Thomas Robert Malthus

Thomas Robert Malthus
FRS
Thomas Robert Malthus Wellcome L0069037 -crop.jpg
Portrait by John Linnell
Born13/14 February 1766
Westcott, Surrey, England
Died23 December 1834(1834-12-23) (aged 68)
Bath, Somerset, England
NationalityBritish
FieldDemography, macroeconomics
School or
tradition
Classical economics
Alma materJesus College, Cambridge
InfluencesDavid Ricardo, Jean Charles Léonard de Sismondi
ContributionsMalthusian growth model

Thomas Robert Malthus FRS (s/; 13 February 1766 – 23 December 1834)[1] was an English cleric and scholar, influential in the fields of political economy and demography.[2] Malthus himself used only his middle name, Robert.[3]

In his 1798 book An Essay on the Principle of Population, Malthus observed that an increase in a nation's food production improved the well-being of the populace, but the improvement was temporary because it led to population growth, which in turn restored the original per capita production level. In other words, mankind had a propensity to utilize abundance for population growth rather than for maintaining a high standard of living, a view that has become known as the "Malthusian trap" or the "Malthusian spectre". Populations had a tendency to grow until the lower class suffered hardship and want and greater susceptibility to famine and disease, a view that is sometimes referred to as a Malthusian catastrophe. Malthus wrote in opposition to the popular view in 18th-century Europe that saw society as improving and in principle as perfectible.[4] He saw population growth as being inevitable whenever conditions improved, thereby precluding real progress towards a utopian society: "The power of population is indefinitely greater than the power in the earth to produce subsistence for man".[5] As an Anglican cleric, Malthus saw this situation as divinely imposed to teach virtuous behaviour.[6] Malthus wrote:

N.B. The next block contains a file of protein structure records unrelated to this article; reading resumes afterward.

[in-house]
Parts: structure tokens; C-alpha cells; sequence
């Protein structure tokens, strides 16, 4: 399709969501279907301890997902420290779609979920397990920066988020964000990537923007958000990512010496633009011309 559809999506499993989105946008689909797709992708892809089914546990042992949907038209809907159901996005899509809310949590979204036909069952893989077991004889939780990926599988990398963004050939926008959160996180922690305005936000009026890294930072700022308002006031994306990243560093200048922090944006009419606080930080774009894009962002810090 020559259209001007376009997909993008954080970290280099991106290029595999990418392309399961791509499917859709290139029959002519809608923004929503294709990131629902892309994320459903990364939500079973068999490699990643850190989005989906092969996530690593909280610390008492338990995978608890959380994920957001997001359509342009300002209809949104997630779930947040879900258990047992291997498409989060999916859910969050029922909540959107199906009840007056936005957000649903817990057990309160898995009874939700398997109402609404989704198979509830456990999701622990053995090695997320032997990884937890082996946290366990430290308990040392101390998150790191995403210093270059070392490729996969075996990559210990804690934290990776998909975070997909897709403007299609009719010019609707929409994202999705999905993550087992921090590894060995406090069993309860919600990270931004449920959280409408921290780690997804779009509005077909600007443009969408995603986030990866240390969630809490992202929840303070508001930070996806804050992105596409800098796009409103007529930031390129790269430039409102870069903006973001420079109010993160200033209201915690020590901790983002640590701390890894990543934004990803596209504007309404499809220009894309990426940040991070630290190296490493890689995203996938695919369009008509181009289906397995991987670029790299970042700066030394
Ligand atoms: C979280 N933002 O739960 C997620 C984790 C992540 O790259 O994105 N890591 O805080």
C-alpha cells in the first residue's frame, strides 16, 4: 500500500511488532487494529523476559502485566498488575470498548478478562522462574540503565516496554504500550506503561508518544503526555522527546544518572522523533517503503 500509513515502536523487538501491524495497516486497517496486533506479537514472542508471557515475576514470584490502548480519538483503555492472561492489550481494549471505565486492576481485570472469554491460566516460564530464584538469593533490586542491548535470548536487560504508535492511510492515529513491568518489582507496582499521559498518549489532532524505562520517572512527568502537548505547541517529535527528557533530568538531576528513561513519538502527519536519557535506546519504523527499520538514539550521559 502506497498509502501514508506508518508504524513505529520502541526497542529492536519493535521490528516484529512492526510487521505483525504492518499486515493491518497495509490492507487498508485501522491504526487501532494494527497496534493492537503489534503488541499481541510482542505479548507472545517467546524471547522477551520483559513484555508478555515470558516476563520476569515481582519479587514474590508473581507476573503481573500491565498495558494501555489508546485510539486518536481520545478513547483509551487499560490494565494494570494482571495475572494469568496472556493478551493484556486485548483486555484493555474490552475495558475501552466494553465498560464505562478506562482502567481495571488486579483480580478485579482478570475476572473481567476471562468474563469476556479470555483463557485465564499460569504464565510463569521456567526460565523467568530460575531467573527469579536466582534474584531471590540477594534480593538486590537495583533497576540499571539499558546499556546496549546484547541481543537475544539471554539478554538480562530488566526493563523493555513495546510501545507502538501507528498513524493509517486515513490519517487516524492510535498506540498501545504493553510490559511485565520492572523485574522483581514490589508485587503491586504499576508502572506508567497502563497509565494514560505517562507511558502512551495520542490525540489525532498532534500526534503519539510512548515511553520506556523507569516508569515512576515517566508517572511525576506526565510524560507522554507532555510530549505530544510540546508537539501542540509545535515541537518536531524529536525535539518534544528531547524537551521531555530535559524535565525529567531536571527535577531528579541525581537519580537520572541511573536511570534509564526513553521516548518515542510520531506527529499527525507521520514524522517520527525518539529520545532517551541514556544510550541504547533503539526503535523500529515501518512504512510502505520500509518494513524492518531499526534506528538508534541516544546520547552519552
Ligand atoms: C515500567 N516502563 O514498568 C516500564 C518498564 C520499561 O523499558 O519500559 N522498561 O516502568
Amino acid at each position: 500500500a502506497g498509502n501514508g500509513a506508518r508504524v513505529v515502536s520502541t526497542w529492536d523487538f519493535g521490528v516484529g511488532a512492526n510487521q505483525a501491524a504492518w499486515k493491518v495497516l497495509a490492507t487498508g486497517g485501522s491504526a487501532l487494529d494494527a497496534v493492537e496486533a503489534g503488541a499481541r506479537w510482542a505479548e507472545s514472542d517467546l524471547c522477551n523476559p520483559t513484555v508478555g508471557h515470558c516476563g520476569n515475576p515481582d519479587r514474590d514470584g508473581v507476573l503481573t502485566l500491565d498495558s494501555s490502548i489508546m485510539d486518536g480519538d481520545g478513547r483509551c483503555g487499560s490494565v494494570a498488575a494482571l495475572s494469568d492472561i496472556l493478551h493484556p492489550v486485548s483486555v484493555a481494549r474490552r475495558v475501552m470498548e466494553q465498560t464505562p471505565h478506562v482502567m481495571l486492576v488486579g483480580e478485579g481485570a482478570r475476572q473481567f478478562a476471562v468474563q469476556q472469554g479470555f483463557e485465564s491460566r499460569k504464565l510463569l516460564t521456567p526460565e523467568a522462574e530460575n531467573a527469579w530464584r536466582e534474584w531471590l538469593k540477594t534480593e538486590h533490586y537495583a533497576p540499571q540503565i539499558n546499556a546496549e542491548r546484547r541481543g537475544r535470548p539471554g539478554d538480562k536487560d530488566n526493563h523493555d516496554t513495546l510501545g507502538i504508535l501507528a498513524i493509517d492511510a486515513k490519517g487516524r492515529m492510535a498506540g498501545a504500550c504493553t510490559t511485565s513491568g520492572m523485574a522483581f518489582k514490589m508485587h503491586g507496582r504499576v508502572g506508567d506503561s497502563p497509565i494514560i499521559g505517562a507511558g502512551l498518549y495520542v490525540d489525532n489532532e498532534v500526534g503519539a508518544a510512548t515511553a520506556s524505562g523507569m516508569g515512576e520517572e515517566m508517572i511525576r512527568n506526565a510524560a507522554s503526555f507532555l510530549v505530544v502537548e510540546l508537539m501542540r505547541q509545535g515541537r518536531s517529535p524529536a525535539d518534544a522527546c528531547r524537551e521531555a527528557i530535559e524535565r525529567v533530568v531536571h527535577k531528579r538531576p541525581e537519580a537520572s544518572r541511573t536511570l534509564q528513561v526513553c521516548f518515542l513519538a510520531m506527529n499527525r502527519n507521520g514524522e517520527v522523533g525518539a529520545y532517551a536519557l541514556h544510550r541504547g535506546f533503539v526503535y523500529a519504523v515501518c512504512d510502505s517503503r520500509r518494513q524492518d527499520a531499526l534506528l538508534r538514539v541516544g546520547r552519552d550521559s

That the increase of population is necessarily limited by the means of subsistence,
That population does invariably increase when the means of subsistence increase, and,
That the superior power of population is repressed by moral restraint, vice and misery.[7]

Malthus criticized the Poor Laws for leading to inflation rather than improving the well-being of the poor.[8] He supported taxes on grain imports (the Corn Laws), because food security was more important than maximizing wealth.[9] His views became influential, and controversial, across economic, political, social and scientific thought. Pioneers of evolutionary biology read him, notably Charles Darwin and Alfred Russel Wallace.[10][11] He remains a much-debated writer.

Early life and education

The seventh child of Henrietta Catherine (Graham) and Daniel Malthus,[12][13] Robert Malthus grew up in The Rookery, a country house in Westcott, near Dorking in Surrey. Petersen describes Daniel Malthus as "a gentleman of good family and independent means... [and] a friend of David Hume and Jean-Jacques Rousseau".[14] The young Malthus received his education at home in Bramcote, Nottinghamshire, and then at the Warrington Academy from 1782. Warrington was a dissenting academy, which closed in 1783; Malthus continued for a period to be tutored by Gilbert Wakefield who had taught him there.[15]

Malthus entered Jesus College, Cambridge in 1784. There he took prizes in English declamation, Latin and Greek, and graduated with honours, Ninth Wrangler in mathematics. His tutor was William Frend.[15][16] He took the MA degree in 1791, and was elected a Fellow of Jesus College two years later.[3] In 1789, he took orders in the Church of England, and became a curate at Oakwood Chapel (also Okewood) in the parish of Wotton, Surrey.[17]

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